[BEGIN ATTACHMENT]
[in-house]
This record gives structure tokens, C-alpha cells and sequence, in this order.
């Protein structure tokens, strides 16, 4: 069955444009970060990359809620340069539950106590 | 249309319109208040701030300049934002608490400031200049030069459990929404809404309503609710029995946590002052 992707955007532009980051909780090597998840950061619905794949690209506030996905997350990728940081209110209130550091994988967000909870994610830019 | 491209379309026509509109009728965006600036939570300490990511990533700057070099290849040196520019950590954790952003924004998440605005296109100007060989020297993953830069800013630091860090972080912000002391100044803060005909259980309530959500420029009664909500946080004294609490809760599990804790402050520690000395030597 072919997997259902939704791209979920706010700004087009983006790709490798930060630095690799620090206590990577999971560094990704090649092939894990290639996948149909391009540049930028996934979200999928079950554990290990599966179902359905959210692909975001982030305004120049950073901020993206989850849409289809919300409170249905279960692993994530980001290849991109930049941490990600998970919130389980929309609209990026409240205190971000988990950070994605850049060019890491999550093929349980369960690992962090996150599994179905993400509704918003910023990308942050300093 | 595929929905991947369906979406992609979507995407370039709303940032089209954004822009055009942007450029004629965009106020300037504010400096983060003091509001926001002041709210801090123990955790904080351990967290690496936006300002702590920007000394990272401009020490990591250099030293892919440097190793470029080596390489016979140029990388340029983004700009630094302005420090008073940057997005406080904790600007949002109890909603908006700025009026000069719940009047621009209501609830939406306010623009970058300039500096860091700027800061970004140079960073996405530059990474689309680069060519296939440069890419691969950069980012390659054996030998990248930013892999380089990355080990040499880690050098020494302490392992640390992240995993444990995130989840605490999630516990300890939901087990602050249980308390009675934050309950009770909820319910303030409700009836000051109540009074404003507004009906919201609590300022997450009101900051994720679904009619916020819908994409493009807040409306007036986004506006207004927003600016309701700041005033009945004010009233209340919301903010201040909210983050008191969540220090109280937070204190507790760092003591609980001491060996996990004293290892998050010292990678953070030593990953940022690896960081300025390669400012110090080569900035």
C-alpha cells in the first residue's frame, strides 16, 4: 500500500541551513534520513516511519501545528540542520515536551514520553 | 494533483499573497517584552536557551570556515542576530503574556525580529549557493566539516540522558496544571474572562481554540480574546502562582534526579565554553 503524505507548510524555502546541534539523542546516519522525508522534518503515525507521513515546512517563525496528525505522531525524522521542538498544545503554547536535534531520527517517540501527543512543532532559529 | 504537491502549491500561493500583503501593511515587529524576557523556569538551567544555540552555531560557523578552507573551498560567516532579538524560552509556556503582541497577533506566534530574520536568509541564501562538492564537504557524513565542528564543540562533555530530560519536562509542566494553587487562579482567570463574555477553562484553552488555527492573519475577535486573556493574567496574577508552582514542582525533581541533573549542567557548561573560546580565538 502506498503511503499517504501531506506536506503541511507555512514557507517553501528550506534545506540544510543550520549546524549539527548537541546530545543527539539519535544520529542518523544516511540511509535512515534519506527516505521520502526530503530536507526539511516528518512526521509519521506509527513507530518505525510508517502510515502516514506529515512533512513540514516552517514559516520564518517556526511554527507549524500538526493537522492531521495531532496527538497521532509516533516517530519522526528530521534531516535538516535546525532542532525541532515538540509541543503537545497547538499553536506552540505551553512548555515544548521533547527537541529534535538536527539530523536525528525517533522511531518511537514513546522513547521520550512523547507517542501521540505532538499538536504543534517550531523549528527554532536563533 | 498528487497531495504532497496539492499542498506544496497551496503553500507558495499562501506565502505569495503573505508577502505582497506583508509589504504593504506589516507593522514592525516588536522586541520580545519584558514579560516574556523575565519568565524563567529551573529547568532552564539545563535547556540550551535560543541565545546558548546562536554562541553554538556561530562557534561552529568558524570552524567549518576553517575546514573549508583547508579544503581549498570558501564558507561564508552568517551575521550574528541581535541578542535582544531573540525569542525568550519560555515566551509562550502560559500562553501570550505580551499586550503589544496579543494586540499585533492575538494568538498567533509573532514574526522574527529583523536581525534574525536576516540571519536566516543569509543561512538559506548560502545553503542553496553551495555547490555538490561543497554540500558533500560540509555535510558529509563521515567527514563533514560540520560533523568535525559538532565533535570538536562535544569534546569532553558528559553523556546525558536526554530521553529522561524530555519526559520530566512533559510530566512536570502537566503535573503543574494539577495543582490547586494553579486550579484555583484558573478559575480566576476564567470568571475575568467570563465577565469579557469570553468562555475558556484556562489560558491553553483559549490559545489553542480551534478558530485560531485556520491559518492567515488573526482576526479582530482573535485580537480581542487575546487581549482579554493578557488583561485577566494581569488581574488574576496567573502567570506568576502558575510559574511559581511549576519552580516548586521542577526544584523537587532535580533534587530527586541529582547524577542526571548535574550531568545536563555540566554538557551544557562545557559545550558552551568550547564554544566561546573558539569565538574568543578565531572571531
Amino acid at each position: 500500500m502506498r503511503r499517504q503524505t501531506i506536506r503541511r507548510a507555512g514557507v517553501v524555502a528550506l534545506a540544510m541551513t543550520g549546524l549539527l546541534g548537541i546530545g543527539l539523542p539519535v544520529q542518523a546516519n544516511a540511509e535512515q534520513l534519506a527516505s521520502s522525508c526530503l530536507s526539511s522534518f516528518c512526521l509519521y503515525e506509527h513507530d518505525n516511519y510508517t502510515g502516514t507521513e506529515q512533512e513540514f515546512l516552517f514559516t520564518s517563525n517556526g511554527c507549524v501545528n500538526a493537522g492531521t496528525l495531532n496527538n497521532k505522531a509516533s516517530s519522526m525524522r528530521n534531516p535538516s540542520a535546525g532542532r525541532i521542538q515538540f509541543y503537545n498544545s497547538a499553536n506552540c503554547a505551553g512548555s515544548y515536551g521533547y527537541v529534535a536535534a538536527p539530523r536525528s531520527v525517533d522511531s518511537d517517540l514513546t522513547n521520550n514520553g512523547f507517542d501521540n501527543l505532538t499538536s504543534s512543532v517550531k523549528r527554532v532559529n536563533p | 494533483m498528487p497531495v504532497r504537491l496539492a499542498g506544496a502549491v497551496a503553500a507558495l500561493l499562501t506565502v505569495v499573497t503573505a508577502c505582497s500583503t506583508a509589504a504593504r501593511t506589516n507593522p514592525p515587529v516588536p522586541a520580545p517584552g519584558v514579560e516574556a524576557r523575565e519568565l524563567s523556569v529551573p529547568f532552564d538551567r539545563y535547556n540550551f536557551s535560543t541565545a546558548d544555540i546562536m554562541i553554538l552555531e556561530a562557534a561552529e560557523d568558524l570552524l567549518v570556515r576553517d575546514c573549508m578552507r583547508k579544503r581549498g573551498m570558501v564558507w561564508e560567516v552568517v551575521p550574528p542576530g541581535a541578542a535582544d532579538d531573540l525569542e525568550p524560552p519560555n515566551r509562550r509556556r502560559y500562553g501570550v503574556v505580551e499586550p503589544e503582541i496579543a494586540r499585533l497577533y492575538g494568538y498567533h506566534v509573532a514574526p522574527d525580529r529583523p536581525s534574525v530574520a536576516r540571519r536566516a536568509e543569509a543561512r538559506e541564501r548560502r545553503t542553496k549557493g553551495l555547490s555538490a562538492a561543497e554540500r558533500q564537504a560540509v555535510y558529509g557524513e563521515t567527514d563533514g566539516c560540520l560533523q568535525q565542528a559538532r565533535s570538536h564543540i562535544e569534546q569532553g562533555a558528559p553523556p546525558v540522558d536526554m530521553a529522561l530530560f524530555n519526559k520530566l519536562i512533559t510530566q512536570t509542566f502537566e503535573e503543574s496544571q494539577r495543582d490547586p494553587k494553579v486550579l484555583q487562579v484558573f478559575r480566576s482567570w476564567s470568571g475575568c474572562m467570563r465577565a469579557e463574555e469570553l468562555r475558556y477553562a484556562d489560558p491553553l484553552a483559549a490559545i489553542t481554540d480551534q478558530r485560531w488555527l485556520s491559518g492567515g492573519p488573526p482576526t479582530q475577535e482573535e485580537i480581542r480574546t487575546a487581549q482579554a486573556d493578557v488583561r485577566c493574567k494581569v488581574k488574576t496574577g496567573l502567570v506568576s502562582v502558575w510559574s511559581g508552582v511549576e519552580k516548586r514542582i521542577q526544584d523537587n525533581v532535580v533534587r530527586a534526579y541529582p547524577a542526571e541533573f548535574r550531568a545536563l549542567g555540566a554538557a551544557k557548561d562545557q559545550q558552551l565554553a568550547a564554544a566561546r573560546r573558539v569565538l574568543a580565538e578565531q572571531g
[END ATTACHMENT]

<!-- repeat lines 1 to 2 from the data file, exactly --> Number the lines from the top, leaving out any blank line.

[in-house]
This record gives structure tokens, C-alpha cells and sequence, in this order.